Michael Schenker Group – Walk The Stage Official Bootleg Box Set (Chrysalis) Print
CD Reviews
Written by Johnny H   
Wednesday, 19 August 2009 18:04

MSG_wtsHaving been a long time fan of Michael Schenker (with UFO and mostly everything else he’s ever touched), this box set initially struck me as being a bit of an oddly timed and slightly confusing release.  I mean, why now?

Also following hot on the heels of the recently released set of original Chrysalis MSG remastered albums, this five disc box set (four CD and a DVD) is no more of a bootleg in sound quality terms than the acclaimed One Night at The Budokhan is, so why use that Bootleg term and then give it such a whopping (£40+) price tag?  Who knows?

Confusion aside, this set kicks off with a concert from the Hammersmith Odeon in September 1980 and features the classic Cozy Powell, Paul Raymond complemented line up (Schenker, Gary Barden and Chris Glenn being the ever present trio throughout the band’s live career) capturing perfectly the musical buzz they helped generate to gain the bands initial chart and critical success. Having only the self titled debut album to dip into at that stage, the set list is bolstered with UFO tunes such as ‘Natural Thing’, ‘Rock Bottom’ and ‘Shoot Shoot’ and that fact alone does make this disc a bit of a completist’s wet dream.

Discs two and three are from an August 1981 afternoon and evening performance respectively at Osaka’s Festival Hall, and feature the same band line up, albeit just about to release their second self titled album and tour the UK under the On The Rack banner.  Of these almost identical sets (‘Courvoisier Concert’ added to the evening set) the afternoon set fairs better for Gary Barden who by the evening was feeling the strain vocal wise, but on both Michael is playing some of his best stuff improvising around some of the then newer tracks. The set list does read a bit like an MSG greatest hits, which is certainly a major plus point and tracks like the newer ‘On and On’ and ‘But I Want More’ contain some of the best powerhouse riffing MSG ever had to offer.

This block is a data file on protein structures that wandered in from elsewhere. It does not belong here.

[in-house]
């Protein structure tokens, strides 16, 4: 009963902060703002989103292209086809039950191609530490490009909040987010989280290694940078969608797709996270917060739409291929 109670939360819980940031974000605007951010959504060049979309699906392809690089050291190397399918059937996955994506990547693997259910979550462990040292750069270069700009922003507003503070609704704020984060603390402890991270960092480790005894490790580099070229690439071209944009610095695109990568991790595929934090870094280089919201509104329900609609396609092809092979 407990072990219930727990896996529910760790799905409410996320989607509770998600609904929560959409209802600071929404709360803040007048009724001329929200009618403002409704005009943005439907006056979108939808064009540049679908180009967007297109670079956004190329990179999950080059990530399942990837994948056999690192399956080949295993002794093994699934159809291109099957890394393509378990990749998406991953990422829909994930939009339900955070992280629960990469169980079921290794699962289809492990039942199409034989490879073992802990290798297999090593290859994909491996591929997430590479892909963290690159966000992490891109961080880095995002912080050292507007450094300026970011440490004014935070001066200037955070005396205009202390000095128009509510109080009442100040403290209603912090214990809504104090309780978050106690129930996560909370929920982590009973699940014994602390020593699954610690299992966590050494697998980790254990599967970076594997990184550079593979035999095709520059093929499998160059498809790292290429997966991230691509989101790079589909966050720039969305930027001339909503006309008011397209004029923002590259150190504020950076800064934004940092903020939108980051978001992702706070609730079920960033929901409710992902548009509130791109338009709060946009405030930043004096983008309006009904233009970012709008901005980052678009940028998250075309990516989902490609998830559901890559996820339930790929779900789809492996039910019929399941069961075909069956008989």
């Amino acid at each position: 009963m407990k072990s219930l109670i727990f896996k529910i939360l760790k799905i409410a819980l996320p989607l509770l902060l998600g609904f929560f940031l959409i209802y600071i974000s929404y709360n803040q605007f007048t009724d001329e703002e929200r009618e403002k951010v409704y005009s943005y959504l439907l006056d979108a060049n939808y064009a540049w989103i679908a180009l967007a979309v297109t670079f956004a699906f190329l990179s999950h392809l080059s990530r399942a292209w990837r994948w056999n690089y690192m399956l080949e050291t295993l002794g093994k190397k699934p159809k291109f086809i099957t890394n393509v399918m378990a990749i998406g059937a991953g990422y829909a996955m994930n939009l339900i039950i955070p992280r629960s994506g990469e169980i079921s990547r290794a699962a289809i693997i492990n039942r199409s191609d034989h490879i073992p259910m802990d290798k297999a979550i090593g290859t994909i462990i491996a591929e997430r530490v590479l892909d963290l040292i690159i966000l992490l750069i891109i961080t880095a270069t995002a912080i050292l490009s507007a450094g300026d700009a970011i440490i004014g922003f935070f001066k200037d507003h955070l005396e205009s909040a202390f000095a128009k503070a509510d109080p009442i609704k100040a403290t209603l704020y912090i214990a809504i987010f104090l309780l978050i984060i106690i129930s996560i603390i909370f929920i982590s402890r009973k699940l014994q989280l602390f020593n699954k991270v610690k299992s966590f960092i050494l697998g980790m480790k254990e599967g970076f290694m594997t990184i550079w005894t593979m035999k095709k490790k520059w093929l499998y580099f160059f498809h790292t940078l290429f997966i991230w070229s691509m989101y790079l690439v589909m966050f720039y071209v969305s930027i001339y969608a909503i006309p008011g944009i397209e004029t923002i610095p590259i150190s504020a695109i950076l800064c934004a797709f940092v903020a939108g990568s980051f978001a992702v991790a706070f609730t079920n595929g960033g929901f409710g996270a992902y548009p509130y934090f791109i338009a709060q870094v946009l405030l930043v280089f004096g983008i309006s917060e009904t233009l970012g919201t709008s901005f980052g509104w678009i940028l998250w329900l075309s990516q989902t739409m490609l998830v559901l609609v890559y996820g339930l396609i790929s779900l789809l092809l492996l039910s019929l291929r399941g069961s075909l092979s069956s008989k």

Disc four, is the Reading Festival headline set from August 1982, which saw the surprise return of Gary Barden after he had been unceremoniously ditched in preference of Graham Bonnet for the hugely underrated Assault Attack album (Ted McKenna having also replaced Cozy Powell behind the kit). Stepping back to the mic to save the bands reputation after Bonnet had made a bit of a fool of himself a few days earlier at Sheffield Polytechnic, this eleven-song set is an extended version of a previous BBC in Concert CD release and adds in ‘Feels Like a Good Thing’ and a slightly extended ‘Courvoisier Concert’. I remember listening to this continuously on a cassette copy I had made from the old Friday Rock Show, and this set in particular holds a great deal of sentimental value for me.


By disc five (the DVD) MSG had added Andy Nye on Keyboards and ex Ted Nugent sidekick Derek St Holmes on vocals/second guitar and were promoting their Built To Destroy album in the UK.  This album was aimed well and truly at breaking the band in the US and this visual document of that tour was recorded at Hammersmith Odeon in October 1983, having previously been available as the VHS, Rock Will Never Die.  Unfortunately the years have not been kind to this set and the hugely dubbed sound (the fake crowd noise and the drum tracks in particular) does make it hard to watch in one sitting. It is however always nice to see lesser-known tracks like ‘Desert Song’ and ‘Looking For Love’ given the live outings they deserved by this line up.


This set all comes with some uber cool sleeve notes from perennial journo nice guy Dave Ling and each disc is housed in a mini LP slipcase all sealed in a nice shiny clam shell case. This is so much more an all-encompassing tribute to MSG’s live glory than anything previously leaked into the market through Zoom Club; it’s just a shame that it carries such a lofty price tag that it will no doubt discourage any casual purchasers.


Not essential by any means, but if like me you love almost everything Michael Schenker has ever played on, it is a welcome addition to the collection.